The wash naturally swings you back from east into a more south direction and you will pass a tall shield of hard dirt and conglomerate clay on your right side. Good place to break and chat. The wash begins to disappear and turns into the next leg of the journey and maybe its what all those 2 or 3 people I knew who went up there 20 years earlier loved and wanted to keep the hike itself a secret. Or maybe someone said it ain’t a crag worth visiting and never thought much about the canyon you are about to enter. This is the best part of the Shredder Reef experience for my visit. As far as you can see, is an el directo, narrow, slot canyon tilting eastward that you must navigate its smooth walls all the while the tilt simply wants you to slip into the rushing creek below. This looked like nature’s version of a amusement park ride and I almost forgot about the climbing ahead. The water is slithering a perfect slide beside you as you push off the overhung right wall until a small rounded bump on the rock trail makes you crouch down and do a demanding 2-3 move stretch on small holds to easier ground and you can not mess it up or you will be in the water below. The bigger your pack and crappier your footwear, the worse this will be. Once across you begins to open up and there are no further difficulties. Soon you will unfortunately exit this neat slot of wilderness. Ok, one of the coolest features I have ever been on during hiking.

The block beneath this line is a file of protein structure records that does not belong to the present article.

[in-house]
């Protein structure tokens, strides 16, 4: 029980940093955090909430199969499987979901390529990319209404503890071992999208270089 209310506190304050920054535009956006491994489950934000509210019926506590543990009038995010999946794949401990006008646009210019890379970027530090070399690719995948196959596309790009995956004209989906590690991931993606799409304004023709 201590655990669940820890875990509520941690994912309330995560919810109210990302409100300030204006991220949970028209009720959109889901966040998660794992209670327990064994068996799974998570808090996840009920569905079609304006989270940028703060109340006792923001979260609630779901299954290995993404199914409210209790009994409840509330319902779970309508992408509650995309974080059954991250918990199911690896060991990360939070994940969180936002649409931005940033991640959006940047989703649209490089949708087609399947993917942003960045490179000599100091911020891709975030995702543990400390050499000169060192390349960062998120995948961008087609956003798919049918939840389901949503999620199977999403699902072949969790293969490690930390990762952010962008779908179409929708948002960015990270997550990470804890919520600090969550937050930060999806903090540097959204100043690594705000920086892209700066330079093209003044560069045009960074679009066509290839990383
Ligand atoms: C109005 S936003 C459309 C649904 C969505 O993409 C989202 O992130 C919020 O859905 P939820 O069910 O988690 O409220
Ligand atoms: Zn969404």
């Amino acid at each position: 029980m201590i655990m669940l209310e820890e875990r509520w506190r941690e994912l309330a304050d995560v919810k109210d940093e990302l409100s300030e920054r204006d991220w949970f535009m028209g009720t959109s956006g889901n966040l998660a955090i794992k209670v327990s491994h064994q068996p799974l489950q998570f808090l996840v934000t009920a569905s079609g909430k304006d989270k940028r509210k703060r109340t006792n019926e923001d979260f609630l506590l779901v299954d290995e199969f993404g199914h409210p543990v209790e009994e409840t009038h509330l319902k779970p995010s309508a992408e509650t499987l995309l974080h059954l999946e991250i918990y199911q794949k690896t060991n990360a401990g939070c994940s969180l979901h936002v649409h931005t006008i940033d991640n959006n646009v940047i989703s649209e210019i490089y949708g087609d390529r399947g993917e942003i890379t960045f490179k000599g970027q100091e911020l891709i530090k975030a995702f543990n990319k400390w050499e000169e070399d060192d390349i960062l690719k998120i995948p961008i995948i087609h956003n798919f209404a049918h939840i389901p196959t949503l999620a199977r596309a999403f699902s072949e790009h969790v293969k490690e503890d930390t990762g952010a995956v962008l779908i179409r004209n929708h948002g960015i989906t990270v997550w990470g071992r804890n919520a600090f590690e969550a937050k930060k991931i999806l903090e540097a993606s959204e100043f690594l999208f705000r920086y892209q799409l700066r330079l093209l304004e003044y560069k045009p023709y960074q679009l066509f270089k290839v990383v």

You will now experience a non-claustaphobic sensation as the valley opens in front of you and the creek widens drastically and the boulders are larger and taller to hike over. To your left is a tall slab and would make a nice bolted climb in itself and would be a pretty location to climb around. The dirt embankment directly in front of you on the right side of the slab has a short steep trail heading up into forest and against the rock – this may or may not lead to Shredder Reef but I think it may. Or, walk up the curving creek around in a S-turn and once you see Roche Miette in its beauty behind you, look up and east to the rock where it is significantly darker than the surrounding grey rock – this is Shredder Reef!